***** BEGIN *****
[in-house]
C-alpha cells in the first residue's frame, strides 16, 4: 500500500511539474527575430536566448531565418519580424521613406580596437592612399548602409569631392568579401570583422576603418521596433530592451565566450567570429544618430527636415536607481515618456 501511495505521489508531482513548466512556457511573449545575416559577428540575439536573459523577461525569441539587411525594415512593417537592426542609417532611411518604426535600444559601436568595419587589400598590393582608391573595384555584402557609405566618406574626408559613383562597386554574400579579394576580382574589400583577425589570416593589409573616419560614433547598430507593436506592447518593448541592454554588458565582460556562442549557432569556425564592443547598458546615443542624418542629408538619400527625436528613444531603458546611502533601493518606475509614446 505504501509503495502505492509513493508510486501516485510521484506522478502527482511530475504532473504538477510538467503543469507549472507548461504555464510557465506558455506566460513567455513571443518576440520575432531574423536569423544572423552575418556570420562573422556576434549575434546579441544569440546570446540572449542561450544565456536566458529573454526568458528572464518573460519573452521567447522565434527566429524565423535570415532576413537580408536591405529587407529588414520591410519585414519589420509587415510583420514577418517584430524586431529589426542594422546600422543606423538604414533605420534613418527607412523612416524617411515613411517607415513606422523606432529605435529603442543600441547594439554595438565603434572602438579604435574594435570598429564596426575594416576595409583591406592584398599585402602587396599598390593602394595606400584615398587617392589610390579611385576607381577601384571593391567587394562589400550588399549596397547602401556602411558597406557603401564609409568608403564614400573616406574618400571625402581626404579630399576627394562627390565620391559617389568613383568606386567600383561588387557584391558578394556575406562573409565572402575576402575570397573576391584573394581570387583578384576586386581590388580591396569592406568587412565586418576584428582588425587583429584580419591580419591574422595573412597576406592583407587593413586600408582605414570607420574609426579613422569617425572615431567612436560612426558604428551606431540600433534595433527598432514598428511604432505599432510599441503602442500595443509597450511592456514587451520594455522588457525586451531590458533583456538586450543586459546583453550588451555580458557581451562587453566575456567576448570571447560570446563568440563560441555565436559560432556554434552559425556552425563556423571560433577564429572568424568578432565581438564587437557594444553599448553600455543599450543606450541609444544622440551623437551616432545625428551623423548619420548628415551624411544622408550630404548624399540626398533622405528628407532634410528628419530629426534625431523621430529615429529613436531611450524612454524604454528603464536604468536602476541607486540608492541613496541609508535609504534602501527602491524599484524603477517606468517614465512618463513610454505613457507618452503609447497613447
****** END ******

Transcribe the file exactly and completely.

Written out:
[in-house]
C-alpha cells in the first residue's frame, strides 16, 4: 500500500511539474527575430536566448531565418519580424521613406580596437592612399548602409569631392568579401570583422576603418521596433530592451565566450567570429544618430527636415536607481515618456 501511495505521489508531482513548466512556457511573449545575416559577428540575439536573459523577461525569441539587411525594415512593417537592426542609417532611411518604426535600444559601436568595419587589400598590393582608391573595384555584402557609405566618406574626408559613383562597386554574400579579394576580382574589400583577425589570416593589409573616419560614433547598430507593436506592447518593448541592454554588458565582460556562442549557432569556425564592443547598458546615443542624418542629408538619400527625436528613444531603458546611502533601493518606475509614446 505504501509503495502505492509513493508510486501516485510521484506522478502527482511530475504532473504538477510538467503543469507549472507548461504555464510557465506558455506566460513567455513571443518576440520575432531574423536569423544572423552575418556570420562573422556576434549575434546579441544569440546570446540572449542561450544565456536566458529573454526568458528572464518573460519573452521567447522565434527566429524565423535570415532576413537580408536591405529587407529588414520591410519585414519589420509587415510583420514577418517584430524586431529589426542594422546600422543606423538604414533605420534613418527607412523612416524617411515613411517607415513606422523606432529605435529603442543600441547594439554595438565603434572602438579604435574594435570598429564596426575594416576595409583591406592584398599585402602587396599598390593602394595606400584615398587617392589610390579611385576607381577601384571593391567587394562589400550588399549596397547602401556602411558597406557603401564609409568608403564614400573616406574618400571625402581626404579630399576627394562627390565620391559617389568613383568606386567600383561588387557584391558578394556575406562573409565572402575576402575570397573576391584573394581570387583578384576586386581590388580591396569592406568587412565586418576584428582588425587583429584580419591580419591574422595573412597576406592583407587593413586600408582605414570607420574609426579613422569617425572615431567612436560612426558604428551606431540600433534595433527598432514598428511604432505599432510599441503602442500595443509597450511592456514587451520594455522588457525586451531590458533583456538586450543586459546583453550588451555580458557581451562587453566575456567576448570571447560570446563568440563560441555565436559560432556554434552559425556552425563556423571560433577564429572568424568578432565581438564587437557594444553599448553600455543599450543606450541609444544622440551623437551616432545625428551623423548619420548628415551624411544622408550630404548624399540626398533622405528628407532634410528628419530629426534625431523621430529615429529613436531611450524612454524604454528603464536604468536602476541607486540608492541613496541609508535609504534602501527602491524599484524603477517606468517614465512618463513610454505613457507618452503609447497613447